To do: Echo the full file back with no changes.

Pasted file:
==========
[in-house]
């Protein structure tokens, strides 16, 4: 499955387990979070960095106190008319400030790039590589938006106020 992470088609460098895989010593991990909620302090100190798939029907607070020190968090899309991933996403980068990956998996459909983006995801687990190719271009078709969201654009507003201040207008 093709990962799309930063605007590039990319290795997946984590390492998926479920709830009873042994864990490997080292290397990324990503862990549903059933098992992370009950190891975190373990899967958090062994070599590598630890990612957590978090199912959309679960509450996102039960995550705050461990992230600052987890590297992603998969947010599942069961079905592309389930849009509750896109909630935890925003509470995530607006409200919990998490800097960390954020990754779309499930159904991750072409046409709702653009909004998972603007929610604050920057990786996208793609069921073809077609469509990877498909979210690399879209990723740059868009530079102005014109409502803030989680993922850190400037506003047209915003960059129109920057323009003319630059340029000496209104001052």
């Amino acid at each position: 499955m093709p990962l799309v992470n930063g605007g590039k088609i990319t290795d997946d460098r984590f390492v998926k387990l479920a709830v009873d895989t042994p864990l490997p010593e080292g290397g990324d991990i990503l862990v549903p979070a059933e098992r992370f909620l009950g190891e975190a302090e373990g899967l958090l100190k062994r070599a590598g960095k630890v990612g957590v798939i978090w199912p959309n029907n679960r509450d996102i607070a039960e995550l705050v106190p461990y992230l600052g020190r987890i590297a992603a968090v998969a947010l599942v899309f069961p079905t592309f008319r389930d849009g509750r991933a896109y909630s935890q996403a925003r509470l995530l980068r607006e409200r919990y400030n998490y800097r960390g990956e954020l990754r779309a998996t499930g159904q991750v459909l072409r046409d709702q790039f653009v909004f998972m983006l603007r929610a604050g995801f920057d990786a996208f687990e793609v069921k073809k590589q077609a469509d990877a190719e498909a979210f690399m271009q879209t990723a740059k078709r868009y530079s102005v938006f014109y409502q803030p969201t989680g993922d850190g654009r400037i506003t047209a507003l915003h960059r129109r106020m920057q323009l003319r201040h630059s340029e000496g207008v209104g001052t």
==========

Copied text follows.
[in-house]
């Protein structure tokens, strides 16, 4: 499955387990979070960095106190008319400030790039590589938006106020 992470088609460098895989010593991990909620302090100190798939029907607070020190968090899309991933996403980068990956998996459909983006995801687990190719271009078709969201654009507003201040207008 093709990962799309930063605007590039990319290795997946984590390492998926479920709830009873042994864990490997080292290397990324990503862990549903059933098992992370009950190891975190373990899967958090062994070599590598630890990612957590978090199912959309679960509450996102039960995550705050461990992230600052987890590297992603998969947010599942069961079905592309389930849009509750896109909630935890925003509470995530607006409200919990998490800097960390954020990754779309499930159904991750072409046409709702653009909004998972603007929610604050920057990786996208793609069921073809077609469509990877498909979210690399879209990723740059868009530079102005014109409502803030989680993922850190400037506003047209915003960059129109920057323009003319630059340029000496209104001052």
């Amino acid at each position: 499955m093709p990962l799309v992470n930063g605007g590039k088609i990319t290795d997946d460098r984590f390492v998926k387990l479920a709830v009873d895989t042994p864990l490997p010593e080292g290397g990324d991990i990503l862990v549903p979070a059933e098992r992370f909620l009950g190891e975190a302090e373990g899967l958090l100190k062994r070599a590598g960095k630890v990612g957590v798939i978090w199912p959309n029907n679960r509450d996102i607070a039960e995550l705050v106190p461990y992230l600052g020190r987890i590297a992603a968090v998969a947010l599942v899309f069961p079905t592309f008319r389930d849009g509750r991933a896109y909630s935890q996403a925003r509470l995530l980068r607006e409200r919990y400030n998490y800097r960390g990956e954020l990754r779309a998996t499930g159904q991750v459909l072409r046409d709702q790039f653009v909004f998972m983006l603007r929610a604050g995801f920057d990786a996208f687990e793609v069921k073809k590589q077609a469509d990877a190719e498909a979210f690399m271009q879209t990723a740059k078709r868009y530079s102005v938006f014109y409502q803030p969201t989680g993922d850190g654009r400037i506003t047209a507003l915003h960059r129109r106020m920057q323009l003319r201040h630059s340029e000496g207008v209104g001052t």